Living Systems and Renewing the Promise of Philanthropy
Updated: Aug 22, 2019
During 15 years in philanthropy, I saw many seasoned foundation staff develop an unease about philanthropy’s unfulfilled promise to create social change. The sequence went like this:
Careers begin with the earnest hope and expectation that charitable money will make the world a better place. (What an opportunity! Let’s do this!)
Gradually the challenge of engaging talented people, great ideas, and effective programs toward a common goal takes hold. (What do I have to do get the “right” people in the “right” meetings…and then agree on something? More snacks?!)
Finally comes the creeping realization that, after spending lots of time and money, little difference is being made. (There are many cool things being funded, but…the opportunity gaps aren’t closing, the environment is less stable, and there's more division than ever on critical social issues. What gives?)
Seeing this trend motivated me to search for a different path. I became interested in how our unexamined assumptions about “how things work” create distortions that limit us.
I've found that Living Systems design principles can help us reconsider these assumptions and expand our options. Living Systems design looks to Nature as a "model, mentor and muse" for how to foster thriving, innovative and adaptable systems.
Below are a few common assumptions held in philanthropy. For each assumption, I offer an alternate way of seeing that is rooted in Living Systems design.
A foundation’s greatest asset is its money.
The power to decide where money goes belongs inside the foundation because that’s where the best decisions are made.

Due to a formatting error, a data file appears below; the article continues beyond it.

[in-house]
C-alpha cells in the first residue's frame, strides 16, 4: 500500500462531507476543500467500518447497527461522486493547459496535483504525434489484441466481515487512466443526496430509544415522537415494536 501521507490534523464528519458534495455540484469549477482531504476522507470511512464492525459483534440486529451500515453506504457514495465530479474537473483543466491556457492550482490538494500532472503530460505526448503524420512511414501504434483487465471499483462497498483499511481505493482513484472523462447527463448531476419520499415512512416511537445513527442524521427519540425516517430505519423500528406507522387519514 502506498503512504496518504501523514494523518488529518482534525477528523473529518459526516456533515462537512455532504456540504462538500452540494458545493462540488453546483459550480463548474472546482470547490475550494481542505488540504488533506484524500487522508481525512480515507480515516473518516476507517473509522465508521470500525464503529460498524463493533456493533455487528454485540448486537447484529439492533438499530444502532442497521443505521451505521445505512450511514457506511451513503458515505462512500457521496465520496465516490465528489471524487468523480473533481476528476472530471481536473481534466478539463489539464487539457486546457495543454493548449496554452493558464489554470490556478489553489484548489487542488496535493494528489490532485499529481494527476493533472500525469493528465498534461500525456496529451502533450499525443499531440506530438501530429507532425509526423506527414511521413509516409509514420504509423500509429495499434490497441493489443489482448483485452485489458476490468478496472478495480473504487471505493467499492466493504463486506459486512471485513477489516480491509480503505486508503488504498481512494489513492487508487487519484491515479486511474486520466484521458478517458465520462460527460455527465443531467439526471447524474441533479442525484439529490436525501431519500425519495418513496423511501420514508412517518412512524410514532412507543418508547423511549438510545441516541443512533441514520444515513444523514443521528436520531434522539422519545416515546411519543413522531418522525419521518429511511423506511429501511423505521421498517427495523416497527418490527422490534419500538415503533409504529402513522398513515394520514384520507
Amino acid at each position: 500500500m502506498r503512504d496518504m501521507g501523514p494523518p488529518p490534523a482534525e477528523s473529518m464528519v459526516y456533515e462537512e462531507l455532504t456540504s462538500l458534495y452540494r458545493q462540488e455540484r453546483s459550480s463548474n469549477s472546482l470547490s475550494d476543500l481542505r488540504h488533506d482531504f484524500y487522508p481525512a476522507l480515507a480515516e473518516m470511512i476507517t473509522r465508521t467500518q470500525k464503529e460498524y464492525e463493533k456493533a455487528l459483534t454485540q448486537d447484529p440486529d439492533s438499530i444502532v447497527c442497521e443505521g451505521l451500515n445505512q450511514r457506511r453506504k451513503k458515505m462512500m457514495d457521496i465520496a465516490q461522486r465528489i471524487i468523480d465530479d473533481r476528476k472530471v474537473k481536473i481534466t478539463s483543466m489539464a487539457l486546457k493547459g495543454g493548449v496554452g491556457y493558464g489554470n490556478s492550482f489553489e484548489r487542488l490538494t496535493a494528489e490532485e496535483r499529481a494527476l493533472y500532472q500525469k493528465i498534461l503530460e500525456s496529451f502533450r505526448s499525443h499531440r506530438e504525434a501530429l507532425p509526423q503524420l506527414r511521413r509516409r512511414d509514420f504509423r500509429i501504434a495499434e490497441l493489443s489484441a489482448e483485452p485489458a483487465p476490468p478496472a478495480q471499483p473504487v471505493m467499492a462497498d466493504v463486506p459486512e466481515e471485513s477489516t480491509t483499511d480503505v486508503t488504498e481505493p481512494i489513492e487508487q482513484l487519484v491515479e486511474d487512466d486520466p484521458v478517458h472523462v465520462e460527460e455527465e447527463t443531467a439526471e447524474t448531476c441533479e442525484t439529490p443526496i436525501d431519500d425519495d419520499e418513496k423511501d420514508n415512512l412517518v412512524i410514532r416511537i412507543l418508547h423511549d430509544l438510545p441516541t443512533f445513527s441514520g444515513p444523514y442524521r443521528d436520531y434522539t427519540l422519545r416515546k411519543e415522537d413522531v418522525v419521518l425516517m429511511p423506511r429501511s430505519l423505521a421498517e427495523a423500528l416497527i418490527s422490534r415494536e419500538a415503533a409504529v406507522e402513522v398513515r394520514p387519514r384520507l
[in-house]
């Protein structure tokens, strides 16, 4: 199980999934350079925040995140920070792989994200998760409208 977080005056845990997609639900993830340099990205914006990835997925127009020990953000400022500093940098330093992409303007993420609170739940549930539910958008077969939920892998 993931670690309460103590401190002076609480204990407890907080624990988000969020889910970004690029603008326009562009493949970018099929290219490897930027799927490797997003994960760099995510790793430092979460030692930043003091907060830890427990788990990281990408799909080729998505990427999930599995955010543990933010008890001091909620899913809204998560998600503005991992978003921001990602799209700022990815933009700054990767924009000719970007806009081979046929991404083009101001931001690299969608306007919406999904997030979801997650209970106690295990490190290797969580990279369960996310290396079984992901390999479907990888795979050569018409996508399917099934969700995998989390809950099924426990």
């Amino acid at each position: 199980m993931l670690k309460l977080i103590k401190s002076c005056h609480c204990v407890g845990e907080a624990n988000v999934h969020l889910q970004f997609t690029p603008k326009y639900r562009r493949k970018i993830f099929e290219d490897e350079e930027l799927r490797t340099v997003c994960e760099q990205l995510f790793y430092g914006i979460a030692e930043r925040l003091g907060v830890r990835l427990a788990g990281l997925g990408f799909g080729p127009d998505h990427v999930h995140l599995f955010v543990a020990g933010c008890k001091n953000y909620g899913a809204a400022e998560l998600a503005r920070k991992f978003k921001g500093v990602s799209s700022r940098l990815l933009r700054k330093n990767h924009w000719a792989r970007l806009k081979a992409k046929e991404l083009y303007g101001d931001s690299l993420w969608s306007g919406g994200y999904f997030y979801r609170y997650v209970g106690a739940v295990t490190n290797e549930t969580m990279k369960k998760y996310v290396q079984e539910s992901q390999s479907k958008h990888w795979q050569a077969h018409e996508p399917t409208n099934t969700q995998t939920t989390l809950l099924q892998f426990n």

Making these decisions is an act of stewardship.
A foundation’s greatest asset is its relationships with community.
Decisions are most effective when made by the communities who must live with those decisions.
Letting communities decide where foundation money goes is the high bar of philanthropic stewardship.
Foundations take stewardship extremely seriously. Protecting donor assets and making investments that reflect donor intent are hallmark concerns in philanthropy. Traditionally, many foundations adopted bank-like cultures to foster this careful responsibility.
Unfortunately, when a foundation seeks to change community, this inward stance is an Achilles heel. No single organization can contain the constellation of perspectives needed to make wise, effective community choices. Even diverse, interculturally-competent foundation staff are limited by the privilege of being inside the foundation’s walls. Awareness of key perspectives, insights, and pitfalls that drive the complex community system go unseen. Power imbalances incentivize outsiders to selectively share information, making it hard for foundations to know what’s really going on.
What if a foundation saw its greatest asset as relationships instead of money? More provocatively, what if a foundation’s grant deadline passed and no applications were submitted? What would that suggest about where power resides? At the very least, it would illuminate that foundations are fundamentally dependent on others to achieve their goals. Relationships are the fundamental currency of philanthropy.